“May your life preach more loudly than your lips.”

― The Rev. William Ellery Channing (1780 – 1842)

“What lies behind you and what lies in front of you, pales in comparison to what lies inside of you.” – The Rev. Ralph Waldo Emerson (1803 – 1882)

― The Rev. Ralph Waldo Emerson (1803 – 1882)

Were your ears burning last Sunday? If you led a team or committee this past year, they should have been. During the service we thanked all of the past year’s leaders and volunteers. Thank goodness for all of you!

We also had our last Sunday service in the sanctuary with the high pulpit behind me since we expect the accessibility and renovation project to go forward this summer. I invited those who wished to see the view from “up there” or take a photo respectfully in the pulpit to do so. If you missed it, you have one more chance this Sunday when the service will be in the Chapel (in person only).

This week I did perform a little ritual of decommissioning the stairs and pulpit, using water from our water communion.  I offered gratitude for all the years of Sunday gathering and preaching that the stairs and pulpit have seen, all the years of receptive listening that have occurred in the sanctuary, and all the ripple effects of all the people living their values and beliefs through those years. The high pulpit has been there since March of 1845- so that’s a lot of preaching, a lot of listening, a lot of living! I also prayed that- in the unfolding and fullness of time and intention- this act of opening up the space would lead to opening up more hearts, more voices, and more kinds of sacred expression in our sacred space.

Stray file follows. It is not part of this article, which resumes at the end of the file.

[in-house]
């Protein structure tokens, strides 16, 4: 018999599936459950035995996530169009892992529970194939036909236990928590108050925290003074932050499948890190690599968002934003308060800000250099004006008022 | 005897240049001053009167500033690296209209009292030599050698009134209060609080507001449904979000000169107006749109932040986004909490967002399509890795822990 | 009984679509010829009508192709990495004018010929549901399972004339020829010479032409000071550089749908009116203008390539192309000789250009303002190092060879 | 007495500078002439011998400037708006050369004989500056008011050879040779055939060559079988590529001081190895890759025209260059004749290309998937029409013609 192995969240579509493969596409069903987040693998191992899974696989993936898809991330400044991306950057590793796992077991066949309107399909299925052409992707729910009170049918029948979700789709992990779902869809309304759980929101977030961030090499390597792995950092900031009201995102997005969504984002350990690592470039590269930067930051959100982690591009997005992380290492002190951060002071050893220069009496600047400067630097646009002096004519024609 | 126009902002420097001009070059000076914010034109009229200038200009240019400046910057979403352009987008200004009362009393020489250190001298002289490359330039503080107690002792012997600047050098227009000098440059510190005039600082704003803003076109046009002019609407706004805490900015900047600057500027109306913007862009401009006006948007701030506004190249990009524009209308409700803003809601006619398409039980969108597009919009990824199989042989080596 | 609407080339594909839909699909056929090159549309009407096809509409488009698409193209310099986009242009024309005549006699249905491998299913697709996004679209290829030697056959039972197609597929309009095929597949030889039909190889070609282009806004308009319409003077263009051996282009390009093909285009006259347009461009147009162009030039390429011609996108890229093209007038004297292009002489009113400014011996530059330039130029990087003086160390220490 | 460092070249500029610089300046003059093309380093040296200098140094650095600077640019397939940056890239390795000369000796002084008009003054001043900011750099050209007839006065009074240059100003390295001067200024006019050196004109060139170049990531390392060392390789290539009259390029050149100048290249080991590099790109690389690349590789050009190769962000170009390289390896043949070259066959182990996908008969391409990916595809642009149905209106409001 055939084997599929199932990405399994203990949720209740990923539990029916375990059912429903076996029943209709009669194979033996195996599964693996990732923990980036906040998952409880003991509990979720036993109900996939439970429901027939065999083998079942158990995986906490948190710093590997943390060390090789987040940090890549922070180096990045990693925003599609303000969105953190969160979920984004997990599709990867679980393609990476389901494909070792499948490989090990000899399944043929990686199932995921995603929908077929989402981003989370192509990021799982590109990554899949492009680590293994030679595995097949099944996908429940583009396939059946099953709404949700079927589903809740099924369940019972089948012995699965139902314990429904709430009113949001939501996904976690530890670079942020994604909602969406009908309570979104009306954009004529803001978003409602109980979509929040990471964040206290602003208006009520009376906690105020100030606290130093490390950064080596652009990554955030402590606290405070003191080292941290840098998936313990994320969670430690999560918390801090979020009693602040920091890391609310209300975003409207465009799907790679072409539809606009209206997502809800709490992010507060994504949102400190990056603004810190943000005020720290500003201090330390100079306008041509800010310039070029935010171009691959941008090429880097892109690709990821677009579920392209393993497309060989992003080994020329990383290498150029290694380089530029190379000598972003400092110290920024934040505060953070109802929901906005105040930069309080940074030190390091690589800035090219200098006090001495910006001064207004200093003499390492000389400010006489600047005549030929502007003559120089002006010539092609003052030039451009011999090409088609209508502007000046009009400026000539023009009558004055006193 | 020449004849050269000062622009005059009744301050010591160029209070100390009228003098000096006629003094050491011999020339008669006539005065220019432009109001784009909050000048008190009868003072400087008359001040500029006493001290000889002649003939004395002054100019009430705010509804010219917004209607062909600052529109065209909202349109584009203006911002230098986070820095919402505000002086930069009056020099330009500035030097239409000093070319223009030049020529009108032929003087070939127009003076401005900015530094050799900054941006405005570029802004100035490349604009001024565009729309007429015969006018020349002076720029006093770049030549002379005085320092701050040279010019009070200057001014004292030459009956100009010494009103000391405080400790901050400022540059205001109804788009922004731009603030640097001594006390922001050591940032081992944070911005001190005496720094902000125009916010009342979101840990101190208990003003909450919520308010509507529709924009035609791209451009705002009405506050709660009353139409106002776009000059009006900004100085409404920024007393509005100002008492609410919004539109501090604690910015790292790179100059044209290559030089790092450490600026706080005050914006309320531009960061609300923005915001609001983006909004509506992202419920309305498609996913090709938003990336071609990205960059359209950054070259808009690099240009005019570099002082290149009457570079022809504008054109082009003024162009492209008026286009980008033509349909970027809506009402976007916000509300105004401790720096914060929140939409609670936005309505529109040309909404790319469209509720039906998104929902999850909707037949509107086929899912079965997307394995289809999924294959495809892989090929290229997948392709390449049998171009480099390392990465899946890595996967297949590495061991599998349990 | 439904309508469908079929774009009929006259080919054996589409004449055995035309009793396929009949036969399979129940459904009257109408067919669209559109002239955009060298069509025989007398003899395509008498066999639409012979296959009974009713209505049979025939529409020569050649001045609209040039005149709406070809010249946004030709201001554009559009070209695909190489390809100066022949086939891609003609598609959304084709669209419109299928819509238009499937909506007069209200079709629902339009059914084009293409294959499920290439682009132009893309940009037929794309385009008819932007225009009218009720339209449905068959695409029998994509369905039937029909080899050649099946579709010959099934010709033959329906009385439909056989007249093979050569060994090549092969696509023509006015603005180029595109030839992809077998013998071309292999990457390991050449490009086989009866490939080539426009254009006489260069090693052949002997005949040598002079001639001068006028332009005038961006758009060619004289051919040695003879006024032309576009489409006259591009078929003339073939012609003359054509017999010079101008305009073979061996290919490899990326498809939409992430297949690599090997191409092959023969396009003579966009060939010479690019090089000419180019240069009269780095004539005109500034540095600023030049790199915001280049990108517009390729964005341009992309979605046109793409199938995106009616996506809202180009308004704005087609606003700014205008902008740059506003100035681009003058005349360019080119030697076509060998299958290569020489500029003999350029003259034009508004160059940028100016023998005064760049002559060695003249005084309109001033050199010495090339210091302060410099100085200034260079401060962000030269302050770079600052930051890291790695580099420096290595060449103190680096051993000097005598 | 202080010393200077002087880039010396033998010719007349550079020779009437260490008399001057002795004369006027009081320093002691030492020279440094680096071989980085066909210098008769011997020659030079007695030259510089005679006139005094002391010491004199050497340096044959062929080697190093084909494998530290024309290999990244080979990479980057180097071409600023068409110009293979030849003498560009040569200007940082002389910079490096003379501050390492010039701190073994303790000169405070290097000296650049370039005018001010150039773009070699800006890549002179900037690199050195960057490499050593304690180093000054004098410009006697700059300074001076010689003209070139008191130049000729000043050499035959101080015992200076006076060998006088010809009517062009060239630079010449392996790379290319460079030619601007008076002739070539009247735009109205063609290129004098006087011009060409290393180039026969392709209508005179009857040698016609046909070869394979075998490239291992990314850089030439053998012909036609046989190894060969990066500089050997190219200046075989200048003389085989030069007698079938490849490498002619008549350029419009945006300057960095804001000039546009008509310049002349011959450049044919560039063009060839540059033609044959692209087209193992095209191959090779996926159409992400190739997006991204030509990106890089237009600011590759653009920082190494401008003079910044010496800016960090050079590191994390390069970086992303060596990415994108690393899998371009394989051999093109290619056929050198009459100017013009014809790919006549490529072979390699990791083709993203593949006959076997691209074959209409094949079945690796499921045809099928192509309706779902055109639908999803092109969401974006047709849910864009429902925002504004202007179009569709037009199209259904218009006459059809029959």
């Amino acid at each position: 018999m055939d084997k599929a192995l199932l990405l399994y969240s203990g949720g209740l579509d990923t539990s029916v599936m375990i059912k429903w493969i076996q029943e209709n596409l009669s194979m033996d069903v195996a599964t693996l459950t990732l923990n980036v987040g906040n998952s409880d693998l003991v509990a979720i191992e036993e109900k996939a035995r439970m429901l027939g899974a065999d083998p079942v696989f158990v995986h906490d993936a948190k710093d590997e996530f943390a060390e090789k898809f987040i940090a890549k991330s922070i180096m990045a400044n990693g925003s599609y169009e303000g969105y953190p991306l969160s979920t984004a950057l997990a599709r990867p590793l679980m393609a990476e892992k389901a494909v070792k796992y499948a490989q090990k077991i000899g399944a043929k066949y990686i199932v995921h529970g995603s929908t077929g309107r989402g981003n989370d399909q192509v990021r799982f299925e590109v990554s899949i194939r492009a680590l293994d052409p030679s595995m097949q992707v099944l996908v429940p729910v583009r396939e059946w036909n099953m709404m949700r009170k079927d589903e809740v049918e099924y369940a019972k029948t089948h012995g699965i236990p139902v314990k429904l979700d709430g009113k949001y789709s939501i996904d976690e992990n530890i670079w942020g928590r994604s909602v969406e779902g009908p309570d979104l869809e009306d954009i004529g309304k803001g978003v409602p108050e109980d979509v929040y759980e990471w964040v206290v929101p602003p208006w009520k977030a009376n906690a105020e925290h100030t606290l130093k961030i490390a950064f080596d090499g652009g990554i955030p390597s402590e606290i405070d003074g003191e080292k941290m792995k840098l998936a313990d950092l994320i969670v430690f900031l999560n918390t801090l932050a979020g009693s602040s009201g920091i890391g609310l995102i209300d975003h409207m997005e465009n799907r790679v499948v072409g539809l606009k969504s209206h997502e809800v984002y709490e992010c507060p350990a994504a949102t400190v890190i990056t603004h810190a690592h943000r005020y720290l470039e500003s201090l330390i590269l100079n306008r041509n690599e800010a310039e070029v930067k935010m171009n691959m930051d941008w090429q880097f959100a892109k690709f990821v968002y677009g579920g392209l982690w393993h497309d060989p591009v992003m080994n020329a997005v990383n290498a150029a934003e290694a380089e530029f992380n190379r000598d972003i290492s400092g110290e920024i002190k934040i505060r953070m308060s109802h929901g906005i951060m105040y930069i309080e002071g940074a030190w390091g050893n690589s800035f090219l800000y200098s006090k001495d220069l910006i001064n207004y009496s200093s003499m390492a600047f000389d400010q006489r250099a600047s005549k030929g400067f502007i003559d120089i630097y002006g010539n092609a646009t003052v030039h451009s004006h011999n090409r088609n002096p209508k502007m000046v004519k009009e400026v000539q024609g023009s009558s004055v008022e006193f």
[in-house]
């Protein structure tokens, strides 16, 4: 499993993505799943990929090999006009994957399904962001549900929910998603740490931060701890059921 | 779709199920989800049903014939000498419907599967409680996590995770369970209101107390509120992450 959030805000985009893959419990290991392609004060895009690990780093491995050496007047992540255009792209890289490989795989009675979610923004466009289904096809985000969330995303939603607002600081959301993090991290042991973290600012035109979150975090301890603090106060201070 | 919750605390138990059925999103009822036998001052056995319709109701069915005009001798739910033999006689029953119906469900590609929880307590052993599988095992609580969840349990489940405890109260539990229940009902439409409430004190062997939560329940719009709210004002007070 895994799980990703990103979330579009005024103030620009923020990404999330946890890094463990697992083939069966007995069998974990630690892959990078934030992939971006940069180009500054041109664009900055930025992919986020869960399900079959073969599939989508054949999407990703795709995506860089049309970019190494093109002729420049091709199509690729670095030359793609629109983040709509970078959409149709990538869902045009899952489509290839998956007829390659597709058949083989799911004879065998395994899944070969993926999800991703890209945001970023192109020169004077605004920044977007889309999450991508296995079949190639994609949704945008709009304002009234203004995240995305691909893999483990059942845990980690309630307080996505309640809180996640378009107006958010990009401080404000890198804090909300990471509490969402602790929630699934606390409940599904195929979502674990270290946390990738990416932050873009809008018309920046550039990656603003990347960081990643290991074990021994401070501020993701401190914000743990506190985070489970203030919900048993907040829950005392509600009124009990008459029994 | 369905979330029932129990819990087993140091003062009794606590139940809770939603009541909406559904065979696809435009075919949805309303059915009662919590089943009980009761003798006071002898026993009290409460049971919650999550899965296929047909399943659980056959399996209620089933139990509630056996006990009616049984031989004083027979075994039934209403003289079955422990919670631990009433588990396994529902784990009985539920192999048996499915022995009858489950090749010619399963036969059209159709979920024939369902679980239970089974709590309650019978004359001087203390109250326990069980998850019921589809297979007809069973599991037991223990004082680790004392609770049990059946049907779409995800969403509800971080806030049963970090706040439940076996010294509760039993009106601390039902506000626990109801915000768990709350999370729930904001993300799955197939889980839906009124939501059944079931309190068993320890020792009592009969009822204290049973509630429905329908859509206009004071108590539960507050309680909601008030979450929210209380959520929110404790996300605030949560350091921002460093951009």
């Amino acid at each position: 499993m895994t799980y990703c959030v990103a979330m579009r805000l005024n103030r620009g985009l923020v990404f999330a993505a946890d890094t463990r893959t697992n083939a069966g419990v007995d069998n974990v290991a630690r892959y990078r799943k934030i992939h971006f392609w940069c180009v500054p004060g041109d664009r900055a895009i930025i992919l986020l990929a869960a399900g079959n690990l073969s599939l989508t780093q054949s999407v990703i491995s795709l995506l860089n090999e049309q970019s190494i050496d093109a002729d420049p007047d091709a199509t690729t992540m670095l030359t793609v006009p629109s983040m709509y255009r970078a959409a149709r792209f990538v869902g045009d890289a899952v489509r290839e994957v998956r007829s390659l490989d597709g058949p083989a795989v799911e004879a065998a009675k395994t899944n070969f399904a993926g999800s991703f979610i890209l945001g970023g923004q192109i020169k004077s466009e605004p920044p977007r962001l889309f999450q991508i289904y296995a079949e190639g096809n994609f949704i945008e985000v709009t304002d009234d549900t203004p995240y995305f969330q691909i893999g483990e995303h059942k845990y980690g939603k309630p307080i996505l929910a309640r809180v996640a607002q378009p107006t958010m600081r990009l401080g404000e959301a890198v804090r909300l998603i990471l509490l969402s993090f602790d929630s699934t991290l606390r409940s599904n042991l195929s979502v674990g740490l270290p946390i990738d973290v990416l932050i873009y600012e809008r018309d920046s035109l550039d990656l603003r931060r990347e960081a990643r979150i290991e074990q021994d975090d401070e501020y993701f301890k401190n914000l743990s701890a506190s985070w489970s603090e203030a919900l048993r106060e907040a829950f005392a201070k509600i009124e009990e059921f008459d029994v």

Part of what we do as a congregation is discern what we need to hang on to and what we need to let go of, and when, and why. We discern whether we will just coast along or loosen our hands, try a new thing and see what happens. Ministers, lay leaders, pulpits, parlor rugs, buildings, rituals, music, technology- even covenants and Bylaws- change over time. The congregation itself is constantly changing. But we keep our feet planted on the solid holy ground of love, kindness, honesty, accountability, our histories, our wisdom sources, our ethical principles and the blessings of community.

For 23 years I’ve been blessed by this community. I’m a lot greyer now than I was when I arrived! I guess I’ve changed… and so have you.

See some of you in the Chapel this Sunday,

Rev. Lee

P.S. If you don’t want to watch last Sunday’s service about Juneteenth but are curious about Hari Jones’ presentation on the true history about Americans of African descent saving the Union and democracy- and freeing themselves- here is the link.  Jones is the curator of the African American Civil War museum.  Juneteenth: A truthful telling: !